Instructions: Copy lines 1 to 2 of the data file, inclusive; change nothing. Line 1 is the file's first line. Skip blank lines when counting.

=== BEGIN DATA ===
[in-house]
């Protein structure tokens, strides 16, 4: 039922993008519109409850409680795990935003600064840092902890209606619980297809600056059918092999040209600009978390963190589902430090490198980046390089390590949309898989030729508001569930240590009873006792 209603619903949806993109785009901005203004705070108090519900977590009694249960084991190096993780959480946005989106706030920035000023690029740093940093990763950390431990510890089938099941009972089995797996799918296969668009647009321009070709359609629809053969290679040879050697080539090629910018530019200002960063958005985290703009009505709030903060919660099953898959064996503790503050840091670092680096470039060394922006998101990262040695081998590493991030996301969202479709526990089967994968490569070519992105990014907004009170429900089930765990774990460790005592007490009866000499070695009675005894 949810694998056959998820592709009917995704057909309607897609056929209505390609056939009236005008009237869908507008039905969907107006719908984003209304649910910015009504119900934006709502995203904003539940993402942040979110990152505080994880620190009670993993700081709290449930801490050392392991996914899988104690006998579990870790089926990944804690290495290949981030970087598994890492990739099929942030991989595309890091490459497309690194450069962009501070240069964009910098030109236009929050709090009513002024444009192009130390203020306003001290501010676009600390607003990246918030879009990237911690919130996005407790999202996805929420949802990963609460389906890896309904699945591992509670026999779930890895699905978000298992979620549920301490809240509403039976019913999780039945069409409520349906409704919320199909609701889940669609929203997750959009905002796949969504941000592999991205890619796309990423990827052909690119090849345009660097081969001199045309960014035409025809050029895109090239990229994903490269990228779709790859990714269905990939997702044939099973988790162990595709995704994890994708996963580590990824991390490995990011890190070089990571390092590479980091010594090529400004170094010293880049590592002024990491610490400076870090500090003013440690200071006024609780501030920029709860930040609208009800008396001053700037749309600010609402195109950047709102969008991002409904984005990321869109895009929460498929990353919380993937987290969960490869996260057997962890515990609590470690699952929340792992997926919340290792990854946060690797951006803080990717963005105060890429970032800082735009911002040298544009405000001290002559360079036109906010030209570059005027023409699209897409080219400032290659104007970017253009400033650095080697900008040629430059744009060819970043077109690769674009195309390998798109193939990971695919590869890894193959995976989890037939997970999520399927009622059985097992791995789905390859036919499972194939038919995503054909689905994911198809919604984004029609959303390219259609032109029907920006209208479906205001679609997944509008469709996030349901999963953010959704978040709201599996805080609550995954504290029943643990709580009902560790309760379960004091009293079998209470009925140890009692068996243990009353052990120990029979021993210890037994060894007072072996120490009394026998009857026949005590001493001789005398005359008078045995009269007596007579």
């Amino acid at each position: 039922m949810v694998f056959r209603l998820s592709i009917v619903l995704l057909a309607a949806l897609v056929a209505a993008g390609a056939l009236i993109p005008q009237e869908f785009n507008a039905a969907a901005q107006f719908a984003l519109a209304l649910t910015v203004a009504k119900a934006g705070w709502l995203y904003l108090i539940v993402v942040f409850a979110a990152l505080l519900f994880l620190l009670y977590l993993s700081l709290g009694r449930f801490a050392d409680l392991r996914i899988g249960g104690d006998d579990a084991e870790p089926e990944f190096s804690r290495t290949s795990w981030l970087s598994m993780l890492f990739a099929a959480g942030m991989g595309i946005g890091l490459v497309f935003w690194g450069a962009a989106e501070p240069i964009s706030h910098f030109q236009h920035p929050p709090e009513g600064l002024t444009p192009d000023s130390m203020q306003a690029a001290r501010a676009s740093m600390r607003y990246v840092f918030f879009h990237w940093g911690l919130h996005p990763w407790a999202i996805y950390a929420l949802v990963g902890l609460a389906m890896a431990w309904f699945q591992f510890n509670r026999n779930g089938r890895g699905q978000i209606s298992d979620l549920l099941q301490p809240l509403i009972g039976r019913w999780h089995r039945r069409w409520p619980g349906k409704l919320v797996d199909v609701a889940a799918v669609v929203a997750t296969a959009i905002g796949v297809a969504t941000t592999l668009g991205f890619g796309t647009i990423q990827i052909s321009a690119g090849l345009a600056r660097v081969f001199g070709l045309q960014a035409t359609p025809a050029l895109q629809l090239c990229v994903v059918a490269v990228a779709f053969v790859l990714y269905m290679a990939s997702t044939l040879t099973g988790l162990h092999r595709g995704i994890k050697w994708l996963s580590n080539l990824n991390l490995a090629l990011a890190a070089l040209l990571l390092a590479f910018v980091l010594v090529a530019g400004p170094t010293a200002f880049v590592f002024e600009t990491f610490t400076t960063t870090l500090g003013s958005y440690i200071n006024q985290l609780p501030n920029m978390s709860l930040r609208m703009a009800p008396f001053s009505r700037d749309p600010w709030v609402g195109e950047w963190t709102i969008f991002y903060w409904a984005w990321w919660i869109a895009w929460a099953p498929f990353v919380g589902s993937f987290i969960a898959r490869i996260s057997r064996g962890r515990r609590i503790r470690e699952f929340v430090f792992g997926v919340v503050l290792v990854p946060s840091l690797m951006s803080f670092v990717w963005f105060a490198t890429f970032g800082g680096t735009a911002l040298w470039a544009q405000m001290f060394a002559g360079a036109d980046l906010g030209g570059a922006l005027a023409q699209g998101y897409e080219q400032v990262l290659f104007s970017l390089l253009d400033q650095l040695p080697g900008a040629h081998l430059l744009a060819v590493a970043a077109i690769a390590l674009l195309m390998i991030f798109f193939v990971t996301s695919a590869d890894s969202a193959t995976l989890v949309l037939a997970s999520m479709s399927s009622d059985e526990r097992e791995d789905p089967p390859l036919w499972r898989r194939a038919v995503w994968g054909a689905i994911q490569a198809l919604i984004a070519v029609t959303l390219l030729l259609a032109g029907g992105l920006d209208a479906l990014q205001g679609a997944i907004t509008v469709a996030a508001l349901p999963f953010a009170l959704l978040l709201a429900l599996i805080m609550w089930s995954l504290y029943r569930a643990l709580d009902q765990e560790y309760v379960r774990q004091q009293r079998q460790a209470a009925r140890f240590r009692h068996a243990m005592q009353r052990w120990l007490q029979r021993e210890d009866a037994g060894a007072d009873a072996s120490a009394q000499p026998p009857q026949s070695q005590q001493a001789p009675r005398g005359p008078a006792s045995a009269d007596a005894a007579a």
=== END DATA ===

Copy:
[in-house]
């Protein structure tokens, strides 16, 4: 039922993008519109409850409680795990935003600064840092902890209606619980297809600056059918092999040209600009978390963190589902430090490198980046390089390590949309898989030729508001569930240590009873006792 209603619903949806993109785009901005203004705070108090519900977590009694249960084991190096993780959480946005989106706030920035000023690029740093940093990763950390431990510890089938099941009972089995797996799918296969668009647009321009070709359609629809053969290679040879050697080539090629910018530019200002960063958005985290703009009505709030903060919660099953898959064996503790503050840091670092680096470039060394922006998101990262040695081998590493991030996301969202479709526990089967994968490569070519992105990014907004009170429900089930765990774990460790005592007490009866000499070695009675005894 949810694998056959998820592709009917995704057909309607897609056929209505390609056939009236005008009237869908507008039905969907107006719908984003209304649910910015009504119900934006709502995203904003539940993402942040979110990152505080994880620190009670993993700081709290449930801490050392392991996914899988104690006998579990870790089926990944804690290495290949981030970087598994890492990739099929942030991989595309890091490459497309690194450069962009501070240069964009910098030109236009929050709090009513002024444009192009130390203020306003001290501010676009600390607003990246918030879009990237911690919130996005407790999202996805929420949802990963609460389906890896309904699945591992509670026999779930890895699905978000298992979620549920301490809240509403039976019913999780039945069409409520349906409704919320199909609701889940669609929203997750959009905002796949969504941000592999991205890619796309990423990827052909690119090849345009660097081969001199045309960014035409025809050029895109090239990229994903490269990228779709790859990714269905990939997702044939099973988790162990595709995704994890994708996963580590990824991390490995990011890190070089990571390092590479980091010594090529400004170094010293880049590592002024990491610490400076870090500090003013440690200071006024609780501030920029709860930040609208009800008396001053700037749309600010609402195109950047709102969008991002409904984005990321869109895009929460498929990353919380993937987290969960490869996260057997962890515990609590470690699952929340792992997926919340290792990854946060690797951006803080990717963005105060890429970032800082735009911002040298544009405000001290002559360079036109906010030209570059005027023409699209897409080219400032290659104007970017253009400033650095080697900008040629430059744009060819970043077109690769674009195309390998798109193939990971695919590869890894193959995976989890037939997970999520399927009622059985097992791995789905390859036919499972194939038919995503054909689905994911198809919604984004029609959303390219259609032109029907920006209208479906205001679609997944509008469709996030349901999963953010959704978040709201599996805080609550995954504290029943643990709580009902560790309760379960004091009293079998209470009925140890009692068996243990009353052990120990029979021993210890037994060894007072072996120490009394026998009857026949005590001493001789005398005359008078045995009269007596007579």